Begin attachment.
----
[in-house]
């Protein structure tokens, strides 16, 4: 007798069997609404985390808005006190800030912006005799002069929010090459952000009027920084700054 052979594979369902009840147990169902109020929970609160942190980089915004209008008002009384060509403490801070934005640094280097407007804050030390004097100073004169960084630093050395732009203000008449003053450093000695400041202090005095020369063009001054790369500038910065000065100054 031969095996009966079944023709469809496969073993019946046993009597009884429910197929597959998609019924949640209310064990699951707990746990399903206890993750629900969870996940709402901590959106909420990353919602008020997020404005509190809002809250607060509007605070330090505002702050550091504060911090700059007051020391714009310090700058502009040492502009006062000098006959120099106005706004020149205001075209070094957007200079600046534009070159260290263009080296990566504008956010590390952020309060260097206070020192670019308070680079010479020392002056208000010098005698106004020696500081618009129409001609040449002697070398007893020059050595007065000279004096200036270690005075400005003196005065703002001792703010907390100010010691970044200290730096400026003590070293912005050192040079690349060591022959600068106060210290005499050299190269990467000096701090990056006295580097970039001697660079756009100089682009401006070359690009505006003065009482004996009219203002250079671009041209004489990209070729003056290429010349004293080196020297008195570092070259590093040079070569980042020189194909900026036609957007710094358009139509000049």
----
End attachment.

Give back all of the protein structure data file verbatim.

[in-house]
């Protein structure tokens, strides 16, 4: 007798069997609404985390808005006190800030912006005799002069929010090459952000009027920084700054 052979594979369902009840147990169902109020929970609160942190980089915004209008008002009384060509403490801070934005640094280097407007804050030390004097100073004169960084630093050395732009203000008449003053450093000695400041202090005095020369063009001054790369500038910065000065100054 031969095996009966079944023709469809496969073993019946046993009597009884429910197929597959998609019924949640209310064990699951707990746990399903206890993750629900969870996940709402901590959106909420990353919602008020997020404005509190809002809250607060509007605070330090505002702050550091504060911090700059007051020391714009310090700058502009040492502009006062000098006959120099106005706004020149205001075209070094957007200079600046534009070159260290263009080296990566504008956010590390952020309060260097206070020192670019308070680079010479020392002056208000010098005698106004020696500081618009129409001609040449002697070398007893020059050595007065000279004096200036270690005075400005003196005065703002001792703010907390100010010691970044200290730096400026003590070293912005050192040079690349060591022959600068106060210290005499050299190269990467000096701090990056006295580097970039001697660079756009100089682009401006070359690009505006003065009482004996009219203002250079671009041209004489990209070729003056290429010349004293080196020297008195570092070259590093040079070569980042020189194909900026036609957007710094358009139509000049």